Winners named in regional elementary science fairFrom Staff Reports
The judging has ended, ribbons have been awarded, and regional Elementary Science Fair projects are now being displayed by proud families in homes throughout Coweta County.
The annual event showcases first-place science fair projects from elementary schools throughout the region and included 10 schools this year. With 52 projects entered, this year’s fair featured numerous topics ranging from hot dogs to parabolas.
From Western Elementary, Tyashia Jimpson and Ashley Williams demonstrated why they will not be caught talking while driving. Their project, entitled, “Hang up and Drive!” earned second place in the fourth grade life science category. The pair carried out their investigations at school using video games, and they said that they now know for sure that phones and driving do not mix.
Tanner Bassett and Will Falkenberry, also of Western, used honeydew melons to investigate helmets. Basset told judges their project choice “benefits people more by preventing injuries” than other topics they considered. Their most valuable lesson learned? Always wear a helmet on skateboards, bikes or any moving vehicle. Earning second place in the fifth grade math/engineering category, “Crash Test” proved that there really is a difference between helmets.
Another Western team, Wesley Ann Norton and Haley Guarnera, now understand more about he best conductors of electricity. The students said they knew nothing about conductors and insulators prior to selecting their project, but they created “Light it Up!” to figure out what would light the bulbs. “Light it Up!”earned second place in the fourth grade physical science category. Mary Norton, Wesley Anne’s mother, said the pair already are planning next year’s project.
“It was amazing to see these projects,” said Princess Walton, who helped judge the contest. “You can really see that these students are learning and thinking.”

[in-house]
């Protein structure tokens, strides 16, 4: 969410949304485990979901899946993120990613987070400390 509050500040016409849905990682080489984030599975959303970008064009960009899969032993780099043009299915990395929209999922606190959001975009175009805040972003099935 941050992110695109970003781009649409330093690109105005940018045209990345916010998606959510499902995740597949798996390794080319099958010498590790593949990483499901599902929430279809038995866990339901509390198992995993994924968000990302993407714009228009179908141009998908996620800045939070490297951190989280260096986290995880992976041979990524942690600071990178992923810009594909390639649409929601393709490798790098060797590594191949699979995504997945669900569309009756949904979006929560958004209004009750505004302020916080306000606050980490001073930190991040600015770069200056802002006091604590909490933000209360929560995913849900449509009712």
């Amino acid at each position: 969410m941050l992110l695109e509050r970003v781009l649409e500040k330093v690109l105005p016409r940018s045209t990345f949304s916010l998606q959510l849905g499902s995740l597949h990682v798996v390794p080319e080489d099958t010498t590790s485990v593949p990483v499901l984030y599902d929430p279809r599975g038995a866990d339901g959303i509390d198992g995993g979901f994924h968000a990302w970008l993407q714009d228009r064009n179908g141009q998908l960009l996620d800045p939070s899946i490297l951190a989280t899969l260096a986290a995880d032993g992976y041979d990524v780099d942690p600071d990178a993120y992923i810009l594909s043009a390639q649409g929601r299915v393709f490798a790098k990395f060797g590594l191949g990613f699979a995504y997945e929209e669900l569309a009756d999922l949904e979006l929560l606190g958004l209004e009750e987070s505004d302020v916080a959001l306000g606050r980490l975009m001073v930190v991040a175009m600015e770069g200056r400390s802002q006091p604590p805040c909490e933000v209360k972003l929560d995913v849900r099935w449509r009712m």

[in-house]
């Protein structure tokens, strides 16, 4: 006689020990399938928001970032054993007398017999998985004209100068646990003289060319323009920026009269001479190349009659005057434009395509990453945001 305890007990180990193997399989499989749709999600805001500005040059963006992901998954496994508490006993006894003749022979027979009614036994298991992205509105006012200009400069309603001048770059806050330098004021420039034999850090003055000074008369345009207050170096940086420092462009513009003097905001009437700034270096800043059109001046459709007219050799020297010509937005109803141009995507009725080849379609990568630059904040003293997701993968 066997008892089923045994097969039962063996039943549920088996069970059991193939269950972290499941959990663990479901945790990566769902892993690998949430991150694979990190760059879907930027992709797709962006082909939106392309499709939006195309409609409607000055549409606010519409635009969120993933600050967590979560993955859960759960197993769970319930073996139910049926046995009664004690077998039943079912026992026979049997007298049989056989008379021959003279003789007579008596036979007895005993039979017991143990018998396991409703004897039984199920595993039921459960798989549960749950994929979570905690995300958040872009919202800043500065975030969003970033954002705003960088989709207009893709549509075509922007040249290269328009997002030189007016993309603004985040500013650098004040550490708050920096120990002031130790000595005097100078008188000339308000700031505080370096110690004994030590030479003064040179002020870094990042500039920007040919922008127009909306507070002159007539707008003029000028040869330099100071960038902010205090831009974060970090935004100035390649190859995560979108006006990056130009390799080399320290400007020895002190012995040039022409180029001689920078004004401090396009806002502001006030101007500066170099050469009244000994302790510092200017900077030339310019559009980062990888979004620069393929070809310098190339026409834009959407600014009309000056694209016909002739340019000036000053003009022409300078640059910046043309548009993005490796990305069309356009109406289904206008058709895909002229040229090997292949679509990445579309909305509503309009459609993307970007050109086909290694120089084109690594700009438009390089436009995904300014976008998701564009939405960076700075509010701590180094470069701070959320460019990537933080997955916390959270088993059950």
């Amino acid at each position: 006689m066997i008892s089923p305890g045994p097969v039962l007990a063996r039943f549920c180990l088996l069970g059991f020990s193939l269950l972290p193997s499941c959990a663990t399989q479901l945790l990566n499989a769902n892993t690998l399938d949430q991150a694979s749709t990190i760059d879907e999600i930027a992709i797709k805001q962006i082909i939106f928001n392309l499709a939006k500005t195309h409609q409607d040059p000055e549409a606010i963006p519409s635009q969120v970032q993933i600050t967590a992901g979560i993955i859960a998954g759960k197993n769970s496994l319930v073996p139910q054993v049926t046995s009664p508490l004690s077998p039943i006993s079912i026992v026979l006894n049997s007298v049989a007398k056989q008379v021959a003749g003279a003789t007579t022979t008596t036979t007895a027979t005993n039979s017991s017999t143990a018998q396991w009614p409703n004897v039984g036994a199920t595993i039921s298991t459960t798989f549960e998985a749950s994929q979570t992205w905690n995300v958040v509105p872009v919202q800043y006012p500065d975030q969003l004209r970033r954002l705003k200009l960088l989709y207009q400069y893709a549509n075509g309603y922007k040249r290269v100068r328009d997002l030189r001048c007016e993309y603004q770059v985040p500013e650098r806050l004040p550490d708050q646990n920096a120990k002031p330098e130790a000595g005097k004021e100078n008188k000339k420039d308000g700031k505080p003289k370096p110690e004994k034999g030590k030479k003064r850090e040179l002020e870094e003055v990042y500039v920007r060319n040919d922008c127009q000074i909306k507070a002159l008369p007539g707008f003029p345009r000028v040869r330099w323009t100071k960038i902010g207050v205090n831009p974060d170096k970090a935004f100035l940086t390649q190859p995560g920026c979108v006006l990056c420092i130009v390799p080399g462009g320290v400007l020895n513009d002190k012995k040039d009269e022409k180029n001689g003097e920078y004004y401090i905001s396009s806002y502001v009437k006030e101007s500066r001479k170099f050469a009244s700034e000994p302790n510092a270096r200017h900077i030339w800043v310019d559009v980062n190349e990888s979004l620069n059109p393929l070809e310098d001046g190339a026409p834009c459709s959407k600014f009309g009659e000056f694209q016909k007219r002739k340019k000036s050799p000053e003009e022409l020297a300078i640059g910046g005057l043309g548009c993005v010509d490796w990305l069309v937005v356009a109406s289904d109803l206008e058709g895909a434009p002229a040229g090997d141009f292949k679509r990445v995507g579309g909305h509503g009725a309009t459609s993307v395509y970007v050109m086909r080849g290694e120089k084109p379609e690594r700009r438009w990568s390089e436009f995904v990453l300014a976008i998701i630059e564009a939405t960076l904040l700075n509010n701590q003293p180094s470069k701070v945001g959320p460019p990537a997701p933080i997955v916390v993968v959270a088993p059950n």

Carter Burton, a fifth grader from Willis Road, was interested to know more about gluten, so his project selection became “Gluten Packed.” Burton shared with judges that he had read and heard about gluten, and he began wondering which flour had more. He said it was very time consuming to test the various flours for gluten content and that he knew he had to conduct three trials to complete his project correctly.
He was surprised to learn that Publix flour had less gluten than the others tested, so he would recommend it to anyone looking for a low-gluten product. Earning second place in the fifth grade physical science category, Carter said he enjoyed learning while doing his project.
From Poplar Road, Ethan Copeland investigated how to create a mummy, because “I like mummies.” Using both beef and chicken hot dogs, Copeland experimented with salt and baking soda to discover whether he could create a mummified hot dog.
He hypothesized that the hot dogs would eventually become mummified, but said he was still surprised when it happened. Using a gauze wrap on his backboard, Copeland created a striking display as he supported his hypothesis. “Mummifying a Hot Dog” earned third place in the forth grade physical science category.
Elm Street student Taren Brown, was interested in ant behavior. After researching his ideas, Brown created “Are Ants Afraid of Baby Powder?” to discover what attracts and distracts ants.
Learning that various components of baby powder are the key to curious ants’ behavior, Brown said he also was surprised with his results. “Are Ants Afraid of Baby Powder?” earned first place in the fifth grade life science category.
Also from Elm Street, Colin Hinze wanted to know whether he could create something that would enhance Wi-Fi speed. Using household items, Colin created a parabola and learned that it actually did speed Wi-Fi. “Does a Parabola Strengthen Wi-Fi?” earned first place in the fifth grade math/ engineering category.